Highgate Primary pupils wear clothes inside out to highlight mental health awareness

Inside Out Day at Highgate Primary. Picture: Highgate Primary

Inside Out Day at Highgate Primary. Picture: Highgate Primary - Credit: Archant

It may have looked as though children at Highgate Primary had forgotten how to get dressed last week, but that could not have been further from the truth.

Rather, the reason the pupils all had an item of clothing on inside-out was to highlight the importance of mental health.

On February 6, children. staff and the school dog Horace all got involved as part of Children's Mental Health week. Billie-Jean Daniels, who leads on personal, health, and social education (PSHE) at the school told the Ham&High why she had been delighted by the support pupils had shown for the initiative.

She said: "I am thrilled by the children's response to Inside Out Day.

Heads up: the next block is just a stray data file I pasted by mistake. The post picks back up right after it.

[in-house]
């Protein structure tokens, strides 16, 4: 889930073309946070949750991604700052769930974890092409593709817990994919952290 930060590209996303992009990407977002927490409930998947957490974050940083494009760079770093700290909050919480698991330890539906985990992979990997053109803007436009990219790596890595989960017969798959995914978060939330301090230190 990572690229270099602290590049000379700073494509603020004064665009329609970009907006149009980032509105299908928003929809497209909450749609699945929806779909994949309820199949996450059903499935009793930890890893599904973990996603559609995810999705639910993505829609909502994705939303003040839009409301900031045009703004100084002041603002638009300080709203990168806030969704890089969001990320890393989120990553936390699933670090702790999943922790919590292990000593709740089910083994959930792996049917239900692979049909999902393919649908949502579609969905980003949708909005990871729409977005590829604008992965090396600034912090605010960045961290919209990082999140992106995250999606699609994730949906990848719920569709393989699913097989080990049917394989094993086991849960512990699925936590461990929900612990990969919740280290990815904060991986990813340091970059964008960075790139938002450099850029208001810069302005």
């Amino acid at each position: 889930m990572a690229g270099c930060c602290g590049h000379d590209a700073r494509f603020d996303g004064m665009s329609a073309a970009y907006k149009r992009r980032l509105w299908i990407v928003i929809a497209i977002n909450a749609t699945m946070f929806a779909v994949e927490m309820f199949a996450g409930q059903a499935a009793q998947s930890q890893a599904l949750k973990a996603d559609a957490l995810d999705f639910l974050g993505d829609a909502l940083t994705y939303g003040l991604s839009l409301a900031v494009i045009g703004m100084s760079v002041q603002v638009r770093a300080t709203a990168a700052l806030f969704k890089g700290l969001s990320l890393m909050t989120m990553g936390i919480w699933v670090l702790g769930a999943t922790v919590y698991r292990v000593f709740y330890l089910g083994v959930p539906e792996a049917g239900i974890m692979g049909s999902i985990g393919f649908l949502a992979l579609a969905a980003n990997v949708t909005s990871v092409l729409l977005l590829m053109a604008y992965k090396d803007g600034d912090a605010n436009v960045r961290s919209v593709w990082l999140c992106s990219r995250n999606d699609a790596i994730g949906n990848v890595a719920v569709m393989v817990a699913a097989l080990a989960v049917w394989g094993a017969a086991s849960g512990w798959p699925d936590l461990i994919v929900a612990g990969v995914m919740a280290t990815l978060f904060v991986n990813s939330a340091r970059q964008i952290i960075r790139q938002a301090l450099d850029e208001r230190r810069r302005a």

"Throughout the school, it has ignited conversations around children's mental health and raised awareness of some of the problems faced by young people today."

Highgate is a school that has long championed a progressive approach to mental health.

In 2017, it won a Guardian Public Service Award for its pastoral care model, while across Children's Mental Health Week activities including singing competitions and yoga sessions encouraged pupils to open up and talk about the issue.

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The idea of Inside Out day is to wear something inside out in order to draw attention to the fact that often, even though people appear fine on the outside, they can be going through difficulties others cannot see.

Billie added: "It has been great to see the profile of mental health rising in the national agenda and we are very proud that this is mirrored in our school."

The Storey Road school even runs a drama therapy scheme - paid for by a BBC Children in Need grant - which helps to give the pupils the space to best manage their own mental health.;

As part of the day, pupils helped to raise money for the foundation If U Care, Share, which supports emotional wellbeing amongst young people.

The foundation was set up by the young siblings of a County Durham teenager Daniel O'Hare who committed suicide in 2005.

Highgate Primary School shares a site with the Blanche Nevile School for the Deaf Children, which is turning 125 this year.